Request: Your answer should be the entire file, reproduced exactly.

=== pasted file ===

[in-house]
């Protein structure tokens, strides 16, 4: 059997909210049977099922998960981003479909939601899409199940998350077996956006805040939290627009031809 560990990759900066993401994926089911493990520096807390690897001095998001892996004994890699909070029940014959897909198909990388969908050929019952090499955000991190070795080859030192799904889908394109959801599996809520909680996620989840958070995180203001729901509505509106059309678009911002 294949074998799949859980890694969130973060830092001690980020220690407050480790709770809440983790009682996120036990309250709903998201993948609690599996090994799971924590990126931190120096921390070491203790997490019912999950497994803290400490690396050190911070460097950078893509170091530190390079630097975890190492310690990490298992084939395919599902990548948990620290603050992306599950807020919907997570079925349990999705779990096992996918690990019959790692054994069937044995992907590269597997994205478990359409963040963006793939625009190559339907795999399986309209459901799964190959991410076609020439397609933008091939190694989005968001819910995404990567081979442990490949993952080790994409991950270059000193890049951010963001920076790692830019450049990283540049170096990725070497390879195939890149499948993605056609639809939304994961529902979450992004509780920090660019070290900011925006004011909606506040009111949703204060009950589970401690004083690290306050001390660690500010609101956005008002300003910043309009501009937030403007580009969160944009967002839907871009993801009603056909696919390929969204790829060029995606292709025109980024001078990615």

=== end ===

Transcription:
[in-house]
């Protein structure tokens, strides 16, 4: 059997909210049977099922998960981003479909939601899409199940998350077996956006805040939290627009031809 560990990759900066993401994926089911493990520096807390690897001095998001892996004994890699909070029940014959897909198909990388969908050929019952090499955000991190070795080859030192799904889908394109959801599996809520909680996620989840958070995180203001729901509505509106059309678009911002 294949074998799949859980890694969130973060830092001690980020220690407050480790709770809440983790009682996120036990309250709903998201993948609690599996090994799971924590990126931190120096921390070491203790997490019912999950497994803290400490690396050190911070460097950078893509170091530190390079630097975890190492310690990490298992084939395919599902990548948990620290603050992306599950807020919907997570079925349990999705779990096992996918690990019959790692054994069937044995992907590269597997994205478990359409963040963006793939625009190559339907795999399986309209459901799964190959991410076609020439397609933008091939190694989005968001819910995404990567081979442990490949993952080790994409991950270059000193890049951010963001920076790692830019450049990283540049170096990725070497390879195939890149499948993605056609639809939304994961529902979450992004509780920090660019070290900011925006004011909606506040009111949703204060009950589970401690004083690290306050001390660690500010609101956005008002300003910043309009501009937030403007580009969160944009967002839907871009993801009603056909696919390929969204790829060029995606292709025109980024001078990615």